Delays in breast cancer surgery due to the COVID-19 pandemic could lead to an additional 2,797 deaths over the next decade according to Kantar Health. Delays in treatments could result in an additional $376 million in treatment costs over that time period due to more patients developing metastasis. The analysis, released as part of World Breast Cancer Awareness Month, is based on Kantar Health’s CancerMPact® Patient Metrics database, a decision support resource for oncology market analysis, strategic planning and identifying commercial opportunities.
Research from the American Association of Cancer Research found that 32% of those who were diagnosed with breast cancer reported a delay in care. Of these patients, 22% reported a delay in screening and 9.3% reported a delay in treatment.
Kantar Health’s CancerMPact Patient Metrics database1 estimates the incidence of breast cancer in the United States in 2020 to be 335,779. Of those, 319,700 patients will be diagnosed with non-metastatic disease. If these patients with non-metastatic disease receive appropriate and timely care, they have good potential for a positive outcome. However, delays in care, especially surgery, compromises this. For breast cancer, a delay in surgery of 60 days is estimated to cause an increase in the number of deaths of 4% and 7% at five and ten years post-diagnosis respectively2.
Based on Kantar Health’s estimates of the total annual number of new cancer patients, it is expected that the number of patients diagnosed with non-metastatic during the first three months of the pandemic totaled 79,925 patients.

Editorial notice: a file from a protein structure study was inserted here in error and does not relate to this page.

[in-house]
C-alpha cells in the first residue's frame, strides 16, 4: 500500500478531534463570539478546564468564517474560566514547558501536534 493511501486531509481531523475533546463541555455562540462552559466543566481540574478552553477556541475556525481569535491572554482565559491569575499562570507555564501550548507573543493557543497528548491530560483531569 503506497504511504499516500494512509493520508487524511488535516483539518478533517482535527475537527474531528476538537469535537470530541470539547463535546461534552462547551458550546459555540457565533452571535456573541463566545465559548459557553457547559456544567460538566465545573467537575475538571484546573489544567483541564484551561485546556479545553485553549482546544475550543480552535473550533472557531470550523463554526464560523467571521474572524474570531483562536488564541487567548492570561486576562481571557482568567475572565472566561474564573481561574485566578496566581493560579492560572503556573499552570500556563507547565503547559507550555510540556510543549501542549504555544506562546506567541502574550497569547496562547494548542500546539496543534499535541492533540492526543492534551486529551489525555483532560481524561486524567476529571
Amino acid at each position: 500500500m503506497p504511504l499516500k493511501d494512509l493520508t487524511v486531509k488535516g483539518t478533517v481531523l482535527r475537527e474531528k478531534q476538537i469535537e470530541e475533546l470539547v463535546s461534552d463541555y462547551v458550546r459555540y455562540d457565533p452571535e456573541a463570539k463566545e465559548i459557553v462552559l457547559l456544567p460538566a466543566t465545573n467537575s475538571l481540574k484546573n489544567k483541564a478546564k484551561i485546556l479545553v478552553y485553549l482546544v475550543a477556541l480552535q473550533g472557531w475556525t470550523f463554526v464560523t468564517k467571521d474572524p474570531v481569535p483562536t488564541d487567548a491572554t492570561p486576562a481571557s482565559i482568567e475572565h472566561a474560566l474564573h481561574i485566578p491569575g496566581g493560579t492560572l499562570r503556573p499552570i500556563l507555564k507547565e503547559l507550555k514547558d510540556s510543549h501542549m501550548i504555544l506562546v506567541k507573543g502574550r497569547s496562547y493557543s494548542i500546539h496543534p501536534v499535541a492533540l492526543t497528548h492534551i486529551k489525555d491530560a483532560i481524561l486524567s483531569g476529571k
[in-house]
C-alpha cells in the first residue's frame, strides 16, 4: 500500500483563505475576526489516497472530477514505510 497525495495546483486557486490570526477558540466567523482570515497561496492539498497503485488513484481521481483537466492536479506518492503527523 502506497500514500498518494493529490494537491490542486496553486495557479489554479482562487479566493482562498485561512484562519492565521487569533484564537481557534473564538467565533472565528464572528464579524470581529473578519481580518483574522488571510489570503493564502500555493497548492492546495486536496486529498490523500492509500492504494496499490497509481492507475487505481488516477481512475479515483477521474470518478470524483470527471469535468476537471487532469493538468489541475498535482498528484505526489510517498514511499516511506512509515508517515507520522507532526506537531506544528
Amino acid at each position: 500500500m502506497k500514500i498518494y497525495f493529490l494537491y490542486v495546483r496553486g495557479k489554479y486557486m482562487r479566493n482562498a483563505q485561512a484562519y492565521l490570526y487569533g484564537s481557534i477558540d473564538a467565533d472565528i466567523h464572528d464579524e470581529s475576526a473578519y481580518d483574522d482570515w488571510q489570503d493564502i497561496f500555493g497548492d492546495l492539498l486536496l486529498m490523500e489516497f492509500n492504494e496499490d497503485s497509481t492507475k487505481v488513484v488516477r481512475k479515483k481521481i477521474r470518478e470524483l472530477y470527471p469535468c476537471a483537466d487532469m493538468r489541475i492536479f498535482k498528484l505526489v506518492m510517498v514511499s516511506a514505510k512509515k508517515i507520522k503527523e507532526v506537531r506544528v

Of these patients, Kantar Health forecasts that deaths among breast cancer patients could increase by 1,598 deaths five years post-diagnosis and 2,797 deaths ten years post-diagnosis.
Further, Kantar Health expects an excess in the overall costs of cancer treatment due to COVID-19, as a proportion of patients will develop metastasis over the course of their disease. In the five years post-COVID-19, additional costs will total $215.2 million for breast cancer patients. In ten years, this number could almost double, to $376.7 million for breast cancer care.
The effects of the pandemic will be felt deeply in many disease areas, but none more so than in oncology. It is important that patients continue to maintain their regular appointments and screenings to detect and treat breast cancer. The COVID-19 global pandemic needs to be a catalyst for the healthcare system to seek new ways to reach patients and ensure early detection screenings continue
Reference Notes: 1. CancerMPact Patient Metrics Database [Internet]. Kantar Health. 2020 [cited May, 2020]. Available from: www.cancermpact.com. 2. Bleicher RJ, Ruth K, Sigurdson ER, Beck JR, Ross E, Wong YN, et al. Time to Surgery and Breast Cancer Survival in the United States. JAMA oncology. 2016;2(3):330-9.